From The Times Literary Supplement                    June 18, 2008

The Archbishop of Canterbury admires Dr Gavin Ashenden’s  new consideration of the critic, poet and theologian.

Of the three central and iconic figures of the “Inklings”, Charles Williams has always been rather the odd man out in comparison with J. R. R. Tolkien and C. S. Lewis. This is not only to do with Tolkien’s well-documented antipathy towards Williams; there is a whiff of brimstone in the nostrils of some when they read of his involvement in hermetic or occultist groups, and of his agonized and confused sexuality. The novels are bewildering in style and content (Ashenden quotes C. S. Lewis’s acerbic comment that Williams did not always know how to hit the golden mean between Dante and Wodehouse), the late poetry famously obscure, and the critical and theological essays wildly idiosyncratic. Yet it is impossible not to feel that he inhabited a larger world than either Tolkien or Lewis (as the latter acknowledged); and someone who made so deep an impact on both T. S. Eliot and W. H. Auden, neither of them carelessly generous in their literary or personal estimates of others, surely deserves a second look. Geoffrey Hill has recently stressed the energy and intelligence of Williams’s work on the history of English poetry. Theologians continue to circle round the doctrinal work with nervous respect. And the late “Taliesin” poems still excite something of the same uncertain fascination in a surprising variety of readers.

In Charles Williams: Alchemy and integration, Gavin Ashenden sets himself two main tasks and performs them with elegant efficiency. The first is to investigate Williams’s involvement in the occult during the 1910s and 20s. Ashenden notes that most of Williams’s biographers and commentators have wrongly associated him with the Order of the Golden Dawn – a potent influence on twentieth-century Western occultism. In fact, Williams’s association was with the group that broke away from the Golden Dawn under the leadership of A. E. Waite, the Fellowship of the Rosy Cross, and that attempted to adapt the Continental Rosicrucian tradition to British circumstances, rejecting ritual magic in the strict sense and building more consistently on Jewish and Christian sources.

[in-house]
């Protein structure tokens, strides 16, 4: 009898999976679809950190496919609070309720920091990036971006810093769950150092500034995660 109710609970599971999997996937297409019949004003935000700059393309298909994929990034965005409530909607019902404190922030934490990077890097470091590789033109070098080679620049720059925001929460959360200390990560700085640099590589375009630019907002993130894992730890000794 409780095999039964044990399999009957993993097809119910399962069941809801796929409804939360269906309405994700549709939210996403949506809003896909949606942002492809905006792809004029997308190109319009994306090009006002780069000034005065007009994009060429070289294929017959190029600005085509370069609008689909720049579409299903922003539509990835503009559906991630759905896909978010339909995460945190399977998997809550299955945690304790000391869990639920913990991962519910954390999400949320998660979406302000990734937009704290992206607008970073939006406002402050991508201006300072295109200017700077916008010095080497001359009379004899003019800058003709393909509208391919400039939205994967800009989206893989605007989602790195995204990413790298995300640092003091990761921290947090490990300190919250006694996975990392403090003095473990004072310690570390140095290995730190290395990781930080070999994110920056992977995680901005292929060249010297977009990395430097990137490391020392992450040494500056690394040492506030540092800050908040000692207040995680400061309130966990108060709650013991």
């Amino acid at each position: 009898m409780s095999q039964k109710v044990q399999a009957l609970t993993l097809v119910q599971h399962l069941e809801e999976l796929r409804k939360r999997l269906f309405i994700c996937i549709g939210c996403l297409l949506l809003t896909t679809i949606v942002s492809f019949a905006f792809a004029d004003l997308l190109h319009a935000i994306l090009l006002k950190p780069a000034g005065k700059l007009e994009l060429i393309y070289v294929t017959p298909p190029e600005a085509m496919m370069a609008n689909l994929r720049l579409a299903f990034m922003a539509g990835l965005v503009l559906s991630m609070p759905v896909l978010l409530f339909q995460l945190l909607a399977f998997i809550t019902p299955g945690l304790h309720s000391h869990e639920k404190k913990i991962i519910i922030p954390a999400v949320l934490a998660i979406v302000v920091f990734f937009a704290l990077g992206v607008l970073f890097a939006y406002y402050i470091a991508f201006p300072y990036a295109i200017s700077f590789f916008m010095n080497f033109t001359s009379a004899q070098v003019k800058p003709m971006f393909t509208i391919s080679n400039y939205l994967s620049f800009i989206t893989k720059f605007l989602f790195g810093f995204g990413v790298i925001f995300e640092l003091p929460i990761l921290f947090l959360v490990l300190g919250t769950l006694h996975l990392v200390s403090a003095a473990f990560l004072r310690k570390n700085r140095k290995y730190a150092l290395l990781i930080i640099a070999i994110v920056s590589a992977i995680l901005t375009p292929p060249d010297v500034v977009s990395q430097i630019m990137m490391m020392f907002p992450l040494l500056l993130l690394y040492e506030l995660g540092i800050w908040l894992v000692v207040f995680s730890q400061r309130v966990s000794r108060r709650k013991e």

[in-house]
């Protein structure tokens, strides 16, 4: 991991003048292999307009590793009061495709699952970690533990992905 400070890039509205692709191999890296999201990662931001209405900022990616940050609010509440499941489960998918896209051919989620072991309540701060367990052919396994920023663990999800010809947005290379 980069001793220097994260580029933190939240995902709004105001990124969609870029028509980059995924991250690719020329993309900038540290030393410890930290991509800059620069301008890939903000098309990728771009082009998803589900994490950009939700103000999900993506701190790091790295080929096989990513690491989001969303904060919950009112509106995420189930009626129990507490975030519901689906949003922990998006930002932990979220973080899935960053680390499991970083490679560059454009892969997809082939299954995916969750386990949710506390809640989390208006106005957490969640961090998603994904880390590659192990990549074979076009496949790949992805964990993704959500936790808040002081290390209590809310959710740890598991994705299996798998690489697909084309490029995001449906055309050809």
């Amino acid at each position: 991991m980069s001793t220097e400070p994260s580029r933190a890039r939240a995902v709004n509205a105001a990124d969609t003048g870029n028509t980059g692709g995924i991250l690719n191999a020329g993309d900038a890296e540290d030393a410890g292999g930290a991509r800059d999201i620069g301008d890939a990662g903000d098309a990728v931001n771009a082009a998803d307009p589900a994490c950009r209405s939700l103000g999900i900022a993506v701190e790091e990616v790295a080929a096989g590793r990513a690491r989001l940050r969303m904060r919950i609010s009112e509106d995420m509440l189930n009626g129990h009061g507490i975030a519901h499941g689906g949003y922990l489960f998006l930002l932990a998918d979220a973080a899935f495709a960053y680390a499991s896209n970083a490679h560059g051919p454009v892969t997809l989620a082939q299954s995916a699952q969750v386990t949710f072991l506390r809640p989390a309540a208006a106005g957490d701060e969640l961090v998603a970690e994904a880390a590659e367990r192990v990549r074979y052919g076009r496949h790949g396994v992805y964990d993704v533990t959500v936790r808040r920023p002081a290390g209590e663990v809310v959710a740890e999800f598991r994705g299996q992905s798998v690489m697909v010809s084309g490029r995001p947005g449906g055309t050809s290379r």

It is clear that Williams’s interest in Kabbalistic vocabulary and speculation derived almost entirely from Waite (Ashenden follows Waite’s eccentric spelling, “Q’abalah” – a minor irritant in the book). Although Williams had ceased to be actively involved in the Fellowship after about 1930, there are countless traces of Waite’s characteristic ideas and terminology in the novels and the Taliesin cycles. Ashenden argues persuasively that Williams’s complex symbolism in these works of the human body as a kind of microcosmic geography is a development from the Kabbalistic schemata that Waite outlines. The Rosicrucian/Kabbalist melange of ideas was a crucial element in what was certainly Williams’ most original contribution to twentieth century Christian thought, his theological evaluation of the erotic. And what Ashenden establishes is that this was rooted less in any occult or pseudo-tantric practice than in the bridal imagery of Kabbalist literature as mediated by Waite.